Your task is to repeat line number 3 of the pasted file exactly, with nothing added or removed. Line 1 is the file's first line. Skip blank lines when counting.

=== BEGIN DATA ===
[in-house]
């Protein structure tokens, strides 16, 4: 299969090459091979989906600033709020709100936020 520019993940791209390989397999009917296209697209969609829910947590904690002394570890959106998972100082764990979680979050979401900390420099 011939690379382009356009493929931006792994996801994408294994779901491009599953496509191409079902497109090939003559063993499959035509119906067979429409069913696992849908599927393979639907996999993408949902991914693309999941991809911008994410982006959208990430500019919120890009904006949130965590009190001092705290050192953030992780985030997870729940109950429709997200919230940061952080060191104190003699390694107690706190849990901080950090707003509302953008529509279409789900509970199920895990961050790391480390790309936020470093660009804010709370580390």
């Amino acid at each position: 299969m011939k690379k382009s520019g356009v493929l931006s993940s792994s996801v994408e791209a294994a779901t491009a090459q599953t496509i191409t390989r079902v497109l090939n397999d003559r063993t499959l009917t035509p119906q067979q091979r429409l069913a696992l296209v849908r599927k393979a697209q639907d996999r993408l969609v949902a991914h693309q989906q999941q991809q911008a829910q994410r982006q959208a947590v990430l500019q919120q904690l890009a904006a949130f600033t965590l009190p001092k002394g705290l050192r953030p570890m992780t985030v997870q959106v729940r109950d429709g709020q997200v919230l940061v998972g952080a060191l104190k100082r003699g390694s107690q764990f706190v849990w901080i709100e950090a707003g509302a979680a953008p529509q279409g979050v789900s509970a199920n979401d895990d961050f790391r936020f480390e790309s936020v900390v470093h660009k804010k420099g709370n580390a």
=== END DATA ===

């Amino acid at each position: 299969m011939k690379k382009s520019g356009v493929l931006s993940s792994s996801v994408e791209a294994a779901t491009a090459q599953t496509i191409t390989r079902v497109l090939n397999d003559r063993t499959l009917t035509p119906q067979q091979r429409l069913a696992l296209v849908r599927k393979a697209q639907d996999r993408l969609v949902a991914h693309q989906q999941q991809q911008a829910q994410r982006q959208a947590v990430l500019q919120q904690l890009a904006a949130f600033t965590l009190p001092k002394g705290l050192r953030p570890m992780t985030v997870q959106v729940r109950d429709g709020q997200v919230l940061v998972g952080a060191l104190k100082r003699g390694s107690q764990f706190v849990w901080i709100e950090a707003g509302a979680a953008p529509q279409g979050v789900s509970a199920n979401d895990d961050f790391r936020f480390e790309s936020v900390v470093h660009k804010k420099g709370n580390a």